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The Hewitt Review: What does this mean for Primary Care Networks?

Updated: May 9, 2023

As always, I write blogs for Primary Care Network leaders.

The long-awaited Hewitt Review has been released today, 4 April 2023, and the document can be found here. This is a strategic and political document versus operational guidance, which is helpful in enhancing our understanding of the context we work within.

In this blog, I share my initial thoughts and a summary overview of the document, highlighting how this review may impact Primary Care Networks and focusing particularly on the following key takeaways:

  1. Increased data requests

  2. Greater clarity

  3. A revision to, or the ending of QOF

  4. Further integrated workforce development

  5. An increased focus on access

  6. Reduced targets and smaller pots of funding (with complex funding rules)

  7. A review of the GP Partnership model

Let's jump in!


In February 2021, the policy paper; 'Integration and innovation: working together to improve health and social care for all' was released to set out the legislative changes for the Health and Care Bill.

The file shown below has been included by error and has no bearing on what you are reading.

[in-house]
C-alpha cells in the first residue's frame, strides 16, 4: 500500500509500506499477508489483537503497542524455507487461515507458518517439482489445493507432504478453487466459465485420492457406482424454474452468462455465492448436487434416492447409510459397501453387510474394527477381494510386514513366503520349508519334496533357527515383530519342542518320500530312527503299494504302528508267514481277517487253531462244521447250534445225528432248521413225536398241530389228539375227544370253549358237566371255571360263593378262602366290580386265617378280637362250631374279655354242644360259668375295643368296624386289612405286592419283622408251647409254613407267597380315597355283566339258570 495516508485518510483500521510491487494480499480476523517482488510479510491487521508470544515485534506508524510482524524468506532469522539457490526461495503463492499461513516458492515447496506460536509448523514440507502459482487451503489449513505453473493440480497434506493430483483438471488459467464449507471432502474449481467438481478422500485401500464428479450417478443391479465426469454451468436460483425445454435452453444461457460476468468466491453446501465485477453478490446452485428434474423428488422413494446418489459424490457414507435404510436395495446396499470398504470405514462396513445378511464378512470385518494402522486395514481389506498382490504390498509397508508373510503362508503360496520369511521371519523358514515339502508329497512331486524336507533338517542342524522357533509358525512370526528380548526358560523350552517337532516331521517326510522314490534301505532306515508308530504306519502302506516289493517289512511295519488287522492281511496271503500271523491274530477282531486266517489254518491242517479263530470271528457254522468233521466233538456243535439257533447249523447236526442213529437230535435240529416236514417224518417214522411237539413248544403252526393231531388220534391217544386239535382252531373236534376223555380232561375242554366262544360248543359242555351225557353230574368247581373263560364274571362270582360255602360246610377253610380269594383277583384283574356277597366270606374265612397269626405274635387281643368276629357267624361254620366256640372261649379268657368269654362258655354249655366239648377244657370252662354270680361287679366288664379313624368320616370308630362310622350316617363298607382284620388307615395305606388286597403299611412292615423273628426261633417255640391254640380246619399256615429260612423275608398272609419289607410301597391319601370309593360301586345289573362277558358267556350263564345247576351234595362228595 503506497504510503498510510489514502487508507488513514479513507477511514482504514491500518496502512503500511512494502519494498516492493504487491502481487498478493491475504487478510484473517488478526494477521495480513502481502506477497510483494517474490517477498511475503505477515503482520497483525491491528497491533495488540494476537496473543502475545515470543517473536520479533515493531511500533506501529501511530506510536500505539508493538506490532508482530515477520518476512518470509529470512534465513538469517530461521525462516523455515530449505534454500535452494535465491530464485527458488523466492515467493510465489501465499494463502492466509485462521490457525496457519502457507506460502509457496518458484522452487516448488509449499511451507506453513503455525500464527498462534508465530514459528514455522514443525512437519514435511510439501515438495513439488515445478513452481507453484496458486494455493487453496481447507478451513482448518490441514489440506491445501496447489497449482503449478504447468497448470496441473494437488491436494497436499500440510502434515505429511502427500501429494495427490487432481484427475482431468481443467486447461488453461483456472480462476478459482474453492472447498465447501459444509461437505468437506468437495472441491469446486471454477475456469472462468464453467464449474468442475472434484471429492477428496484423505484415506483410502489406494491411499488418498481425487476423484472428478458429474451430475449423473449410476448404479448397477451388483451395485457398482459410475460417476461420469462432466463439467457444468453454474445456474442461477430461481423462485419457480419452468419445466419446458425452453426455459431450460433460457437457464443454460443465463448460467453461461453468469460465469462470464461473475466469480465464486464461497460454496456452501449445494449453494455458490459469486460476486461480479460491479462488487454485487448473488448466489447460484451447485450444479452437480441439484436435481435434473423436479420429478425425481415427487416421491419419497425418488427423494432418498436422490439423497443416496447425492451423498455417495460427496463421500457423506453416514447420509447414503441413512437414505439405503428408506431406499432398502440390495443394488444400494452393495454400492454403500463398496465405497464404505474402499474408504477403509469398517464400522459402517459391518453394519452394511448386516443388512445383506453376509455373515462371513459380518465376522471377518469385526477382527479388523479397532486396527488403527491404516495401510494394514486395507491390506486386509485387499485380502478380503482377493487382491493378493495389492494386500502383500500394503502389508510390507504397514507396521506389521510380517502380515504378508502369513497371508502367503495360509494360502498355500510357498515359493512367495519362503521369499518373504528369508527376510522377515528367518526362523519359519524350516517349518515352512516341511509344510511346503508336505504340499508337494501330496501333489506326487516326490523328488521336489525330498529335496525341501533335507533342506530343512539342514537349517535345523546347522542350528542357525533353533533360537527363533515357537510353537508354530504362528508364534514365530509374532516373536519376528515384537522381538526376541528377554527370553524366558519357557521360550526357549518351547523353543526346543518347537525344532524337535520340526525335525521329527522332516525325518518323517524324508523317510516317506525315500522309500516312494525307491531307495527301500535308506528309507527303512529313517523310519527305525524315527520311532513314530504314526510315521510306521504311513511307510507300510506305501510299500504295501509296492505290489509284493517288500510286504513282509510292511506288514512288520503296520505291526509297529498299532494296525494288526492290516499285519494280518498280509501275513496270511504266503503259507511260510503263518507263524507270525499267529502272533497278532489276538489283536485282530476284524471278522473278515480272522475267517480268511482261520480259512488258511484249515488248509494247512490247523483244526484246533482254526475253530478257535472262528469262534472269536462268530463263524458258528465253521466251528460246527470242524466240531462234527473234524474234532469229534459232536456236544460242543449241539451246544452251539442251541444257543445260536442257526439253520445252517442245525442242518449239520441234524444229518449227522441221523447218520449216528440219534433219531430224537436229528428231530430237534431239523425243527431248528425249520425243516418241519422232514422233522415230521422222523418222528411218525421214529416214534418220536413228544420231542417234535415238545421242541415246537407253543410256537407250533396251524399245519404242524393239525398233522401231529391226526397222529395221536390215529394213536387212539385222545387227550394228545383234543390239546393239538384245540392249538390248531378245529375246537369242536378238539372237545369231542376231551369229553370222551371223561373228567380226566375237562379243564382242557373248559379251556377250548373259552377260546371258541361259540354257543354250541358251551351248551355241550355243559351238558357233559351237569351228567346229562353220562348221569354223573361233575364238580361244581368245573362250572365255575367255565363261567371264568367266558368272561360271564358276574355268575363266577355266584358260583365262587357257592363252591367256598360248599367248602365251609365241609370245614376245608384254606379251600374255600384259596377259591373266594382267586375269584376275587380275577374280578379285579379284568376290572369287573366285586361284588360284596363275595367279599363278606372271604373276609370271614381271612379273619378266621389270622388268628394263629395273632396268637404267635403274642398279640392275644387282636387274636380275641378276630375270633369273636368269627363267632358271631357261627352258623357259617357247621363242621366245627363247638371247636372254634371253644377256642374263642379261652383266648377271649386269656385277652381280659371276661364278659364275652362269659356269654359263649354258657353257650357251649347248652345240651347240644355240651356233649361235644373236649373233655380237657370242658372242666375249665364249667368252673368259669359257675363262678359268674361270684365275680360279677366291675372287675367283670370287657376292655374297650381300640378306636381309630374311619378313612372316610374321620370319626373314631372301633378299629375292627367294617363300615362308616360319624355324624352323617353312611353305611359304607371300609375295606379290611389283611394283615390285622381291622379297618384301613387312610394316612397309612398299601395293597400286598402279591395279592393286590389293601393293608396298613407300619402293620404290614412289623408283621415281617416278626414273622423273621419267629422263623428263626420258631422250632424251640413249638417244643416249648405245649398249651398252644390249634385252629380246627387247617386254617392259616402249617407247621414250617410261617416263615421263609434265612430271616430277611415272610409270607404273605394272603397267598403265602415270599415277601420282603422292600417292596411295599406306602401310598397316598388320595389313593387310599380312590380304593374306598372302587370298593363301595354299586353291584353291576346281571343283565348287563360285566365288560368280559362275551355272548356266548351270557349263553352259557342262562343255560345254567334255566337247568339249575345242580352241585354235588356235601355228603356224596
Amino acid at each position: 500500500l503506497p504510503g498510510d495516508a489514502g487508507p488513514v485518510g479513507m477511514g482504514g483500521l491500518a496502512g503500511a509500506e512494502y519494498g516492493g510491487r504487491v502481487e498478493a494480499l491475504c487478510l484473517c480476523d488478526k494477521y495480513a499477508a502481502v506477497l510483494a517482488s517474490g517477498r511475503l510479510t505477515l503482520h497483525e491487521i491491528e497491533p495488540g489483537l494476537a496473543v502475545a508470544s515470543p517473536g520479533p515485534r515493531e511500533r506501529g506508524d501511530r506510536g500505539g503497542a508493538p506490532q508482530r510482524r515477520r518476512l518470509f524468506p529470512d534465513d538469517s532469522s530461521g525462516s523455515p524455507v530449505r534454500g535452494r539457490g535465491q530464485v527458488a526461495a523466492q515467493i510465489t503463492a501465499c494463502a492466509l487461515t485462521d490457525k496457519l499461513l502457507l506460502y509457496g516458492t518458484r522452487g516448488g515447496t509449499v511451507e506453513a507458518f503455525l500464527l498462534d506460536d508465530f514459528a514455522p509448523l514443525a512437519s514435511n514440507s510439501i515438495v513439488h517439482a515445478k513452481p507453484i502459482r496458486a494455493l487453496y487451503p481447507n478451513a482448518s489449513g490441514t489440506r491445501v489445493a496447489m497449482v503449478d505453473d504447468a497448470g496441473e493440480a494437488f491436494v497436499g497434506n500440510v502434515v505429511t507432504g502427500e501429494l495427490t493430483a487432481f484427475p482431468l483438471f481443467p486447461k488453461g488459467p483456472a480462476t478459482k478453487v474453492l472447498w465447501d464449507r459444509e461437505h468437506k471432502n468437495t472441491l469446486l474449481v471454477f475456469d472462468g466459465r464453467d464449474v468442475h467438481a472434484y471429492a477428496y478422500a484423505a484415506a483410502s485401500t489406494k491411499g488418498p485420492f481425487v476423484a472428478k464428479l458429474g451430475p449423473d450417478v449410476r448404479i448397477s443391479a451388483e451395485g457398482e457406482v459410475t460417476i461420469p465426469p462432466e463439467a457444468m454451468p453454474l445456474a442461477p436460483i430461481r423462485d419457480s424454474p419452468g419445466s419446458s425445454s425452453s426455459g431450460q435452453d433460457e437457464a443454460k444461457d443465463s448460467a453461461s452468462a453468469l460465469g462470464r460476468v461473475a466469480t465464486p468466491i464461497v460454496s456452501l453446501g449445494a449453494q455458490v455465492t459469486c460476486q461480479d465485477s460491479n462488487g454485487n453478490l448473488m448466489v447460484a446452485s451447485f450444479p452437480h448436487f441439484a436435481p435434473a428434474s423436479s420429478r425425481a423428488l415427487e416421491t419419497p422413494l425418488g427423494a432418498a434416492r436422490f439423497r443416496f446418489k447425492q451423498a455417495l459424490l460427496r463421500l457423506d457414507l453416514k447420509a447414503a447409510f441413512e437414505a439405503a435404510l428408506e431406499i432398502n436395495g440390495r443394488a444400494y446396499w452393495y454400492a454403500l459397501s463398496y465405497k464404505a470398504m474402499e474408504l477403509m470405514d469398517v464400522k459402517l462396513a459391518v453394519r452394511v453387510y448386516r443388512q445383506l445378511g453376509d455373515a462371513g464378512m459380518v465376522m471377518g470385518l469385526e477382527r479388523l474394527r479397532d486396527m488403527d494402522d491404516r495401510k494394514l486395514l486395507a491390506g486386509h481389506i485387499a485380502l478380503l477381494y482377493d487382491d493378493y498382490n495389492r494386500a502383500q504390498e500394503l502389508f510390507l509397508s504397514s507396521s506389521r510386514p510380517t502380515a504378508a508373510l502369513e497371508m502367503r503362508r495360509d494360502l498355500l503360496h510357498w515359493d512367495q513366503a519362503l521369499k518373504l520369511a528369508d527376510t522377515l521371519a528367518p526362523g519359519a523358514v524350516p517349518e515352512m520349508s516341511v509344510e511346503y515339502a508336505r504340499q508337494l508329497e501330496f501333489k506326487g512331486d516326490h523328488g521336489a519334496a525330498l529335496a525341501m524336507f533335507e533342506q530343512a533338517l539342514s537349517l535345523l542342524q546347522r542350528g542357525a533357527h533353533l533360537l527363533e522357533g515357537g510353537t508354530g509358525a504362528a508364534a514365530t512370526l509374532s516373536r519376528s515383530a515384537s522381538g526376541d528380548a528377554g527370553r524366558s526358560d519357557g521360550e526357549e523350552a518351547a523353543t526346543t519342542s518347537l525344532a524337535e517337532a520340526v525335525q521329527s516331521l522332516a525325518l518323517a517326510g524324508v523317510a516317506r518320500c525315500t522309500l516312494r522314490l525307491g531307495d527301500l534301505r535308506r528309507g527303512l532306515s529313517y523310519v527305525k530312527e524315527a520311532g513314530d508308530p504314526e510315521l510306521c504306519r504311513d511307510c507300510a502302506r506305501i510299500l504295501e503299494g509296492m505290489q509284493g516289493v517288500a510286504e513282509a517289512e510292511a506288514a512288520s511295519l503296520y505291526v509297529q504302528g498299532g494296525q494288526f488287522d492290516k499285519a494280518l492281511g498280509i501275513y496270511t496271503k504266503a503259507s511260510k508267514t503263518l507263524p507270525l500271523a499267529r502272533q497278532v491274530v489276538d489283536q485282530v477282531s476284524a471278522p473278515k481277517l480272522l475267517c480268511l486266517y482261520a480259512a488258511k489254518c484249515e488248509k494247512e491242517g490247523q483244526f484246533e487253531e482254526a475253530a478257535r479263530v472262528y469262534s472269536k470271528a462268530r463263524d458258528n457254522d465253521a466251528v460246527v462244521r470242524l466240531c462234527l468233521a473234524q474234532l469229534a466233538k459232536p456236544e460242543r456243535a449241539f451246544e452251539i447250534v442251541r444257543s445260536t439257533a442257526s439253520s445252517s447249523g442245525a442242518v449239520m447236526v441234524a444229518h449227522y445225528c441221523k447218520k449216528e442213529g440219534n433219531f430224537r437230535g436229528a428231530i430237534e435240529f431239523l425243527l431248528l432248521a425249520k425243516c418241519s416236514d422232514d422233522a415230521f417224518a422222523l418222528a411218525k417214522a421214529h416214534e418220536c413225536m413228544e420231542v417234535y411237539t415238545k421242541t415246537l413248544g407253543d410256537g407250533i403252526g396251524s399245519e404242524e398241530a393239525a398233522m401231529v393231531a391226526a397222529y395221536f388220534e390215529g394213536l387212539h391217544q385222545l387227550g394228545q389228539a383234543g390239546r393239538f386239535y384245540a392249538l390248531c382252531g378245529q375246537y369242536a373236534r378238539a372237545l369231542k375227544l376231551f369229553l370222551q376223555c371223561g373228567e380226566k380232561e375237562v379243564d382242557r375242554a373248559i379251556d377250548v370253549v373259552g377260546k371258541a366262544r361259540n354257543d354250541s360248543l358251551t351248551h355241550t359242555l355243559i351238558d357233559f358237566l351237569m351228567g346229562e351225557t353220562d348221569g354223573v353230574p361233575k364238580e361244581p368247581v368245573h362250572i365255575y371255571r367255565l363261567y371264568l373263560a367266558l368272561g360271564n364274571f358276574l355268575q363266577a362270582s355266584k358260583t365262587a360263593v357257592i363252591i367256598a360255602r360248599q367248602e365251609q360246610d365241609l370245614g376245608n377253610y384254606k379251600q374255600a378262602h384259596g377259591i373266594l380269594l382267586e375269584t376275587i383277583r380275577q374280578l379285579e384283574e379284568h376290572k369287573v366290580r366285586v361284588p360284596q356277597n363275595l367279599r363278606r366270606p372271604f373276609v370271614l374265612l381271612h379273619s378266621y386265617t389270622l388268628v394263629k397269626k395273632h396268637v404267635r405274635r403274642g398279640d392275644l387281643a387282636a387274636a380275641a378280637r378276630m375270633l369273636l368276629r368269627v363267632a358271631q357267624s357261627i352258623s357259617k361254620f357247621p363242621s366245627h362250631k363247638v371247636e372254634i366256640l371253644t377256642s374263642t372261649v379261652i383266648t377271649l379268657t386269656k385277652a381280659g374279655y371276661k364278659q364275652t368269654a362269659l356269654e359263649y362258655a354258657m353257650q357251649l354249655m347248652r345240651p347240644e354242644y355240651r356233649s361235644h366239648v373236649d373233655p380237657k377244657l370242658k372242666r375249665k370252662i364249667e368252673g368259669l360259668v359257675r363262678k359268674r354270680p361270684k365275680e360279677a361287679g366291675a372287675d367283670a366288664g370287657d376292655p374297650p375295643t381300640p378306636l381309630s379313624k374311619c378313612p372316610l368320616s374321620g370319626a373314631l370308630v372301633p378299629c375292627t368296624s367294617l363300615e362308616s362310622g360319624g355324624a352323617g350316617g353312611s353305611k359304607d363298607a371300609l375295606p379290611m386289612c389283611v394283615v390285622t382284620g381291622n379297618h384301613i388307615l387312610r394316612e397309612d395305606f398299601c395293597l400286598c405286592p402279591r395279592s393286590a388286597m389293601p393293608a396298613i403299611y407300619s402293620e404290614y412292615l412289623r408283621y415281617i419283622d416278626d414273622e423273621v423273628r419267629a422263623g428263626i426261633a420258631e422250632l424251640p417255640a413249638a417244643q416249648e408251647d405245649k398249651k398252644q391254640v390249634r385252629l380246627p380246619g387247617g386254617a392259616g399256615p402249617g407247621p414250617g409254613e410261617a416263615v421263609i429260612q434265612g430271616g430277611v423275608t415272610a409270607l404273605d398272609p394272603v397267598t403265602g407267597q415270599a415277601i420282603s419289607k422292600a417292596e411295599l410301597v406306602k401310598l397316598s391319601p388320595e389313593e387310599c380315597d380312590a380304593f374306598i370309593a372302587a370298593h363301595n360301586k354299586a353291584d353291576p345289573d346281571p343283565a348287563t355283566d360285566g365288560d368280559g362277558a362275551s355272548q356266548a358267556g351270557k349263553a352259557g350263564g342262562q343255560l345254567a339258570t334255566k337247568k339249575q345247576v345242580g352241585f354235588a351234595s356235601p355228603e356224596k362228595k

This bill introduced Integrated Care Systems as:"a new and central vehicle to aid the delivery of integrated care, bringing together local organisations to redesign care and improve population health, creating shared leadership and action.

They [Integrated Care Systems] were designed to be a pragmatic and practical way of delivering the 'triple integration' of primary and specialist care, physical and mental health services and health with social care" and work to:

  1. Improve outcomes in population health and healthcare

  2. Tackle inequalities in outcomes, experience and access

  3. Enhance productivity and value for money

  4. Support broader social and economic development

The ICS model is built around the idea of place; meaning specifically that different health and care organisations should work more closely together to better meet the needs of people living in a particular area.

This includes sharing information and resources, aligning services around what people need (rather than organisational boundaries), and making joint decisions about how best to use limited resources.

Our ICSs should be ‘place-based’ and ‘bottom up’, with local clinicians, NHS managers, councils and other partners working together to design and deliver services that meet local needs.